Welcome Mysidians to Fabul, a peaceful kingdom defended by high walls and an order of formidable monks. These martial artists excel in hand to hand combat and are led by their humble yet fearless, leader, Yang Fang Leiden. Now we are not here to today about Yang, however. This article will be focussed on Yang’s daughter and disciple, Ursula (11-064L).
Ursula is the latest of hyper-specific Earth Legends that can only be played in decks built around them. As Earth is my favourite element, I am not always a fan of this design choice. In this case, I have found some optimism (doesn’t hurt that Ursula is Category IV). I recently played some test games on Untap.in with my pal David using an Ursula/Monk deck. While the games were casual, I was surprised by how useful Ursula’s abilities were, and how often I had a chance to use them. That inspired me to write this article, so let’s get started.
Note: I am going on a 14-day trip with my school to Europe and will miss a lot of the spoilers for Opus XI, hence the early article. Please take this into consideration if amazing Monk cards are revealed in Opus XI but are not featured in the article.
Welcome back Mysidians, it has been awhile since I wrote an article, as I have been focusing on getting my YouTube channel established. I would like to get back to some of my favourite content, which is deck techs. Hopefully for these deck techs I will be able to give both an article and video version. When I write an article, it gives me a ready-made script for a video, so it’s all about finding the time to do both.
This first deck tech I will be doing for Opus X is a very special one, as I am bringing in my first consultant to help with the write-up. For this article, I will be using a local player’s (and friend’s) Rydia Summons deck list. He will also be consulting on the write up itself to make sure I communicate all the important info about the deck. I want to thank Julian for helping out with this, he is one of the most creative deck builders I know, but also one of the nicest players at our Vancouver locals, and has been a staple there since the game’s inception.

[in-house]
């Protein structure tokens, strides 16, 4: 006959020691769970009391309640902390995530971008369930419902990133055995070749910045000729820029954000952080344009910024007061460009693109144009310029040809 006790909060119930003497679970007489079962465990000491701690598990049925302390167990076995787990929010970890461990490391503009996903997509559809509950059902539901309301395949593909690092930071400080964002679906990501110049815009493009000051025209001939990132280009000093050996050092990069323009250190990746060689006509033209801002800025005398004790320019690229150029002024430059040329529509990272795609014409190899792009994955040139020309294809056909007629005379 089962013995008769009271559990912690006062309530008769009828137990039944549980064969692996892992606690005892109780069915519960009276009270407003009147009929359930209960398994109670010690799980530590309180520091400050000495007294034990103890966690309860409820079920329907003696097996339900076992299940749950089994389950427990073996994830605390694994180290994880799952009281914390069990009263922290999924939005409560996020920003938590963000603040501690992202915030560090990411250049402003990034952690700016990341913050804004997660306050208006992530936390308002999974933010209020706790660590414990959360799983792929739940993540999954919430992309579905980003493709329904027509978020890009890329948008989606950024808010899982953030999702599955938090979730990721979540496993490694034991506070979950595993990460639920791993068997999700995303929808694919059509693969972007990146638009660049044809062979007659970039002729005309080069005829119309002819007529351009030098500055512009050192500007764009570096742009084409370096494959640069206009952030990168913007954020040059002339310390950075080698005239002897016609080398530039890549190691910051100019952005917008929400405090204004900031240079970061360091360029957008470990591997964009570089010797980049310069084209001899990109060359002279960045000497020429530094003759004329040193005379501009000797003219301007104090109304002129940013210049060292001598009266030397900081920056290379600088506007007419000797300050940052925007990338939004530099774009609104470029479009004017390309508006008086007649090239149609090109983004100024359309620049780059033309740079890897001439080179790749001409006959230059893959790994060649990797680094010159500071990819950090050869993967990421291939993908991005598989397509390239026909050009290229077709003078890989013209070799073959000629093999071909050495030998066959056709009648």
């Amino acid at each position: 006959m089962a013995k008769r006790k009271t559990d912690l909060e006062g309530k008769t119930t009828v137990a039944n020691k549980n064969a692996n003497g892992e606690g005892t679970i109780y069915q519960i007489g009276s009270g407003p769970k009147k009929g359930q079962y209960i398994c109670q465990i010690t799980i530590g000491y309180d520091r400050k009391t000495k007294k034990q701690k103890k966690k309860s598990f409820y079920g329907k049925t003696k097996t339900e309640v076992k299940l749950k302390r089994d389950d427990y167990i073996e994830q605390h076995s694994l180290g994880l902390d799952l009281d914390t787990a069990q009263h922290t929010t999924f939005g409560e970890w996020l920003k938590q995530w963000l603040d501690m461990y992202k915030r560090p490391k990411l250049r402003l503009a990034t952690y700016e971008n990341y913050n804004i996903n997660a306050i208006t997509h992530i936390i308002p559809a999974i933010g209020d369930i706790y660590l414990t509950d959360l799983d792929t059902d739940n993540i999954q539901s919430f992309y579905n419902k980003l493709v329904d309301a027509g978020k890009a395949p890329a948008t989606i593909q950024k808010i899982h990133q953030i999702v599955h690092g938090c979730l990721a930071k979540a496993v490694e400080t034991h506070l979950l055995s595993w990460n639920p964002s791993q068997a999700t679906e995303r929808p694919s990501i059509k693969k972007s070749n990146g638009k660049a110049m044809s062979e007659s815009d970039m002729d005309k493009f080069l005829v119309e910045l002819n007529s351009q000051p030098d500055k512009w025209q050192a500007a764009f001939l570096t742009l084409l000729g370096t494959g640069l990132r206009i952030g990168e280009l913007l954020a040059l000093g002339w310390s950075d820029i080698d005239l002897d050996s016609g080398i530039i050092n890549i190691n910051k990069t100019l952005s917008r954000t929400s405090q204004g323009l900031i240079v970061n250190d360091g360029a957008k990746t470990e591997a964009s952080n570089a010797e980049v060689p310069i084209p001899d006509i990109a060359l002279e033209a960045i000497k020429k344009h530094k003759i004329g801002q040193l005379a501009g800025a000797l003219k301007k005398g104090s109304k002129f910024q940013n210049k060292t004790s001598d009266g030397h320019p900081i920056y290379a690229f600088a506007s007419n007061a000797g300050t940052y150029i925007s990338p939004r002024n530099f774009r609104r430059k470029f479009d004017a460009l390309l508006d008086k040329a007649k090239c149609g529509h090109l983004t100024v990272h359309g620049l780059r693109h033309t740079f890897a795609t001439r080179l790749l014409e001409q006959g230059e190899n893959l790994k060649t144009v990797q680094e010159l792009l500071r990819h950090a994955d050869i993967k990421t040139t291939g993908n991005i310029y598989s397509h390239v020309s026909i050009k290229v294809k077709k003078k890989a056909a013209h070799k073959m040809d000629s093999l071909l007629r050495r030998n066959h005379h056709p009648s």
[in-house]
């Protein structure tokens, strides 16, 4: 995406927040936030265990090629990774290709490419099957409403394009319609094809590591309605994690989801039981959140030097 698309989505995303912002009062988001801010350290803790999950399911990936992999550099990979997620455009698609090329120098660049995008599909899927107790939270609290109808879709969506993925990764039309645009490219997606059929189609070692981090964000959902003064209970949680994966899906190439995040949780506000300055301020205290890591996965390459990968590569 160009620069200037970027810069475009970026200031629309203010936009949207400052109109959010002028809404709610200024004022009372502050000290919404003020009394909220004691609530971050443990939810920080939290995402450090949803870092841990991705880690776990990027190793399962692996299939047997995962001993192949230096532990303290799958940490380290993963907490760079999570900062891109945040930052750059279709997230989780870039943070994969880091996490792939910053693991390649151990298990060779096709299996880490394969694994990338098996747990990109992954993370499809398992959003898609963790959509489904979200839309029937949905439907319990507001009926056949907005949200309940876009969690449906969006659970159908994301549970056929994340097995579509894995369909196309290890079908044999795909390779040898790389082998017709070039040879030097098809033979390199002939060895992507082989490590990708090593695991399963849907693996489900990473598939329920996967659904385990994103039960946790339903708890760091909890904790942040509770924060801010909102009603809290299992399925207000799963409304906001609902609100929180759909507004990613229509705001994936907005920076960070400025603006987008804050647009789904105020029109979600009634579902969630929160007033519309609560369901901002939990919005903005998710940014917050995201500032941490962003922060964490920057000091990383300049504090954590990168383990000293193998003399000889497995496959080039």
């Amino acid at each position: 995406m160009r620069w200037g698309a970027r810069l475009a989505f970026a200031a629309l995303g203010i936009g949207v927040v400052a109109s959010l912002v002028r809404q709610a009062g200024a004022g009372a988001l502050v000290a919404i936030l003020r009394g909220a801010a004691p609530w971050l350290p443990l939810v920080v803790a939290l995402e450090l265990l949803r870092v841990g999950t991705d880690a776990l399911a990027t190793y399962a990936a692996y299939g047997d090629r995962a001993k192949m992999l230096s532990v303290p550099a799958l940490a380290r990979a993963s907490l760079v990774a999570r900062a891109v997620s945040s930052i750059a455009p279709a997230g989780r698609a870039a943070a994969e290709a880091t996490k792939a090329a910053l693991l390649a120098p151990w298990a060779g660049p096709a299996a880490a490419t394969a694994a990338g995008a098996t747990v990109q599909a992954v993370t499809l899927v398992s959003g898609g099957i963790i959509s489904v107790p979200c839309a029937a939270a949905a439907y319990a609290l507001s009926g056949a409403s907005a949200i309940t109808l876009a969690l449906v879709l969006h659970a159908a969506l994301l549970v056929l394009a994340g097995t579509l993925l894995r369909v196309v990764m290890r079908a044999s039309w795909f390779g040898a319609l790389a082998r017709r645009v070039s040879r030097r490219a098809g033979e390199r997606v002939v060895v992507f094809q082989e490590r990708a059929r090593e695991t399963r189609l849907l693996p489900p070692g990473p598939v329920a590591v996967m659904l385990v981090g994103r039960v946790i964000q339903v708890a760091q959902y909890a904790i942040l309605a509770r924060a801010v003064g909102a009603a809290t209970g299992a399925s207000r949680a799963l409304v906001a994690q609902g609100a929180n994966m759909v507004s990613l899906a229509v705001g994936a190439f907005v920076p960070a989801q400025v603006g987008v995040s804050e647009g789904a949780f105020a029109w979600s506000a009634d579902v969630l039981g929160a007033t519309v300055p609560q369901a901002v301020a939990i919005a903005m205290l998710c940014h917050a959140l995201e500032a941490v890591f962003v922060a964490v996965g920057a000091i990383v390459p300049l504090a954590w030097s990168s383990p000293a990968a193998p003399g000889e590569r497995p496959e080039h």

Before we get into the specific strategies this deck uses, let’s take a look at the list itself.
Attention Cadets, I mean Mysidians. Opus IX has landed, and we have new decks to share! I have been working on a lot of different builds, but so far one has been the most fun to play/build, and I just gave it away. That’s right, Type-O Cadets are back #cadetsarecoming. So, watch out, and enjoy this deck tech!
It seems like there is a split as to whether this deck should be 2 or 3 colours. From what I have seen in limited research so far, it is that Wind/Fire seems to be preferred over tricolour. My list is mostly Wind/Fire; however, it adds 10 Lightning cards for a very specific purpose. I definitely believe that there are multiple ways to play Cadets. For example, my friend Phil went 4-0 with Wind/Fire Cadets this week at Locals (I was not in attendance to give him a loss!). But before we get into variations, let's take a look at the list I have been running.